The Ladies Foursome: the short game goes long. A review

Amber Lewis, Karen Wood, Stephanie Wolfe, Belinda Cornish in The Ladies Foursome, Mayfield Theatre. Photo by Ed Ellis

By Liz Nicholls,

Hitting a tiny ball with a skinny stick? A long long way into the distance into a hole you can’t even see? 

To the non-golfer especially, the whole point of that particularly maddening game — alluded to by many — is that an 18-hole excursion into nature gives you the excuse to hang out with your friends for roughly the length of an average full-length comedy by Norm Foster.

This country’s most-produced playwright by far (with regular incursions into summer theatres across the border), Foster uses golf to frame the 2014 comedy that’s currently onstage at the Mayfield Dinner Theatre. And Jim Guedo’s production of The Ladies Foursome is your excuse to hang out with a quartet of accomplished comic actors. In the course of the evening you’ll see them exercise their considerable chops on Foster’s flat, well-mowed 18-hole course of subjects from the female stance. Among them are life, love, marriage, sex (satisfactions vs. dis-), kids (ideal vs. real) and child-rearing, thwarted dreams and ambitions, shared memories, belief in God (is there one?), the afterlife (is there one?), the cosmos (fate vs. randomness), getting anti-aging “work” done (pros vs. cons), regrets, friendship….

A female companion piece to Foster’s all-male Foursome, The Ladies Foursome gives us four women out on the course in honour of their fallen golf companion. Catherine, incidentally, has just died in a tragic and cautionary lightning strike at the top of a ferris wheel.

Three are old friends, who golfed with the dearly departed every week for 14 years. Oddly, they seem never to addressed any of the subjects listed above till now. The fourth is a mysterious stranger who knew Catherine, too: for two weeks a year the now-deceased visited the remote lakeside hotel that Dory (Amber Lewis) and her husband run.

They are a cross-section, by a playwright whose best work transcends the predictability of the kind of check-list construction that’s in evidence here. Connie (Stephanie Wolfe), the breeziest of the four characters and equipped with the funniest of Foster’s one-liners, is a TV news anchor who’s addicted to men, and sex of the casual persuasion. Tate (Belinda Cornish), alternately chirpy and mopey, is the apparently naive stay-at-home wife of a vascular surgeon, with teenage kids: “mine is a life misspent.” Margot (Karen Wood), who unapologetically cracks a beer despite the early hour (“time, what is time?”), owns a construction company and has a new beau. The actors are all top-notch.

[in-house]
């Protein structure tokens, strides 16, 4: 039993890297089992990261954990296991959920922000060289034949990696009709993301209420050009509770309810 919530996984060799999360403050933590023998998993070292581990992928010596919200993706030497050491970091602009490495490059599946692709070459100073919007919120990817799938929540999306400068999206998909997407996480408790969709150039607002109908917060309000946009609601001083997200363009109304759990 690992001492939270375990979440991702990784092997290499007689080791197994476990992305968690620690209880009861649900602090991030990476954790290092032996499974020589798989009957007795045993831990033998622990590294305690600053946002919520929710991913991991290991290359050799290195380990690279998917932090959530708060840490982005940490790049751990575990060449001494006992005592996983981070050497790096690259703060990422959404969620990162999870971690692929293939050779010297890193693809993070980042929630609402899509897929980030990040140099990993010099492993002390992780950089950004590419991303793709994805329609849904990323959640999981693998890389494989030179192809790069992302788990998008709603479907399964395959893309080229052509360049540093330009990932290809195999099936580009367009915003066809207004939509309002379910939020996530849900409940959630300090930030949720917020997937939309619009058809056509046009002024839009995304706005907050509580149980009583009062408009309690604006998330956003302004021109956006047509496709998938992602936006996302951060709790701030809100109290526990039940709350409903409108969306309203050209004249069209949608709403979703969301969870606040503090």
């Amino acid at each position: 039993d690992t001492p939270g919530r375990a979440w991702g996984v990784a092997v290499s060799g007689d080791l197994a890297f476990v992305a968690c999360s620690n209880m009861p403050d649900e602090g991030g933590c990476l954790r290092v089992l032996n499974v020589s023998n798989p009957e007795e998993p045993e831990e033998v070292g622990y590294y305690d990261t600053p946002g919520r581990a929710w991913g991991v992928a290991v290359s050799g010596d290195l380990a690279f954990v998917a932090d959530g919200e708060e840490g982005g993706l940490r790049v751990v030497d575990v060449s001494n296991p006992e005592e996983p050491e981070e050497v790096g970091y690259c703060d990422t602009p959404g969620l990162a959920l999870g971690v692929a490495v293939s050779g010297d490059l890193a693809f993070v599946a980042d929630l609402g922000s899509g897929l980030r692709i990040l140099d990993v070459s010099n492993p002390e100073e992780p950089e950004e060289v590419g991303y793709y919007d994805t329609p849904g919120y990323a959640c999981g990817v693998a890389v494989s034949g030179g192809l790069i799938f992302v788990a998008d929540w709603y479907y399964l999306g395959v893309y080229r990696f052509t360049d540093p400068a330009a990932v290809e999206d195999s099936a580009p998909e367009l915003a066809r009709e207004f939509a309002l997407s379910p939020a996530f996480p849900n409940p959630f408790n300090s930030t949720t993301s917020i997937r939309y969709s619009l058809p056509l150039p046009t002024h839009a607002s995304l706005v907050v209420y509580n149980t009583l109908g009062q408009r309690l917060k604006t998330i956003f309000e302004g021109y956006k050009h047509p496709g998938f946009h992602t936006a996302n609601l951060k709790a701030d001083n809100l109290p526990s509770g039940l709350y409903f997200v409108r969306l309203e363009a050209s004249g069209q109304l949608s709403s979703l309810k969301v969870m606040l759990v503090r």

The presence of an outsider gives the comedy its obvious excuse to do the introductions. Dory is a bit like the TV therapist or the TV detective Colombo who asks questions and always avoids answering them. This is the trickiest assignment; the character is most self-evidently a plot device, who plants doubts and reveals semi-secrets. Despite the obvious signs of calculation in the character as written, Lewis, a skilful actor, delivers a performance that negotiates, with some finesse, the, er, sand traps and water hazards.

Revelations ensue (“you feel inadequate, is that it?”). Secrets get aired, incrementally, and up the ante in ways that may well strike you as shameless and/or sentimental. Old jokes get an under-par afterlife. And an A-team production from an A-team director gives a four-square but distinctly B-team Foster comedy a deluxe treatment. Doug Paraschuk’s amusing design, a collection of woodsy painted cut-outs, deserves its own shout-out.

My favourite scene is the last hole, a genuinely funny piece of stagecraft from Guedo and co, with Shakespearean resonances. And that’s not just because it’s the last, in a comedy that might well have stuck to nine holes and repaired to the club house.


The Ladies Foursome

Theatre: Mayfield Dinner Theatre

Written by: Norm Foster

Directed by: Jim Guedo

Starring: Belinda Cornish, Amber Lewis, Stephanie Wolfe, Karen Wood

Running: through April 1

Tickets: 780-483-4051,

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